This study identified the most influential countries, authors, institutions and journals contributing to CSDH research and discussed the hotspots and the latest subjects of CSDH research.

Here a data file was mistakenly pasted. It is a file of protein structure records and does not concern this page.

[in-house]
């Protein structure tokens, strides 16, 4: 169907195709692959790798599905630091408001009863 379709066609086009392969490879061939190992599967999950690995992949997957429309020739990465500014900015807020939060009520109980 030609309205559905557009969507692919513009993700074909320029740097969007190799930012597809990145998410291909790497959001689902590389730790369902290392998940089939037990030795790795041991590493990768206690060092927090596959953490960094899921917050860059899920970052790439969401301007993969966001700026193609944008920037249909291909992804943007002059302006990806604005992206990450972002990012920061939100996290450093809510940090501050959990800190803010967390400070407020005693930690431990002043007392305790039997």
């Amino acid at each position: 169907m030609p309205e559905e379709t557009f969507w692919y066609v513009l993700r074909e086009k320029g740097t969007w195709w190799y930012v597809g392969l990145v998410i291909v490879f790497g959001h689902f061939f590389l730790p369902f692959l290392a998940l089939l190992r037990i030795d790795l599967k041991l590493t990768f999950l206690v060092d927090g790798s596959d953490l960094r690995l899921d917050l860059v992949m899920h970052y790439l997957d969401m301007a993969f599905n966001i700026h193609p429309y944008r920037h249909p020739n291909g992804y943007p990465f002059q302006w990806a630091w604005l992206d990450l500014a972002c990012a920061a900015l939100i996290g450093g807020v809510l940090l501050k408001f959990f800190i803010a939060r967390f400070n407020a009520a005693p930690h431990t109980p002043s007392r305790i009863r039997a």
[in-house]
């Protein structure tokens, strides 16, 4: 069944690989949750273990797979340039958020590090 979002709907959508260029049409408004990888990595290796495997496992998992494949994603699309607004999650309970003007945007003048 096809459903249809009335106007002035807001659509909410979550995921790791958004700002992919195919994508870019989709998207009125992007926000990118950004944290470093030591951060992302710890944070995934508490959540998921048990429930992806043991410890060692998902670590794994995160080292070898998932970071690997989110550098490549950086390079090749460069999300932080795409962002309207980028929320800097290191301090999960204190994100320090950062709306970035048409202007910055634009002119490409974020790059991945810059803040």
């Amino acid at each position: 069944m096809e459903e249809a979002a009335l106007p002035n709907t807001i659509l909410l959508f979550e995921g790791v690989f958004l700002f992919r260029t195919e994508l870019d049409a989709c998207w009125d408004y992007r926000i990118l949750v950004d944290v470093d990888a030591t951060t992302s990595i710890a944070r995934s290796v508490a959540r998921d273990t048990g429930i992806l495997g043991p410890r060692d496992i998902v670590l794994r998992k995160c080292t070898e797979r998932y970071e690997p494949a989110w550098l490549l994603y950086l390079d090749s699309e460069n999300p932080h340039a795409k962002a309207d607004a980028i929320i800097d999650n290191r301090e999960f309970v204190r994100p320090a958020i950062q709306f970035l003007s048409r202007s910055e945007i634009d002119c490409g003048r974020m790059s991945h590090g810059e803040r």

Chronic subdural hematoma (CSDH) is a common disease occurring between the dura and arachnoid membrane [1]. The incidence of CSDH ranges from 1.7 to 20.6 per 100000 persons/year [2, 3]. The risk of CSDH seems to be increasing gradually, partly due to the aging population and the increased use of antiplatelet and anticoagulant agents [4]. CSDH is more common in elderly patients who are more susceptible to cerebral atrophy [5]. This increases the incidence of CSDH to 58 per 100,000 persons/year in the age group over 65 years [6]. For small CSDH patients who are asymptomatic or have mild symptoms, drug therapy is always the preliminary consideration. Several studies [4, 7] demonstrated that statin medications could reduce the size of CSDHs. Another study [8] reported that glucocorticoids could also reduce the recurrence of CSDH, but the functional outcome in the glucocorticoid group was no better than that in the placebo group. For patients with large and symptomatic CSDHs or progressive neurological deterioration caused by CSDHs, hematoma evacuation is required, and the outcomes are generally favorable [8]. However, the high recurrence rate of CSDH after surgery is still a clinical challenge, accounting for 10–20% of reported cases [3]. Endovascular middle meningeal artery (MMA) embolization is a new minimally invasive option for CSDH to reduce the possibility of hematoma recurrence [9]. However, the effectiveness and safety of different treatment strategies for CSDH still need to be further explored.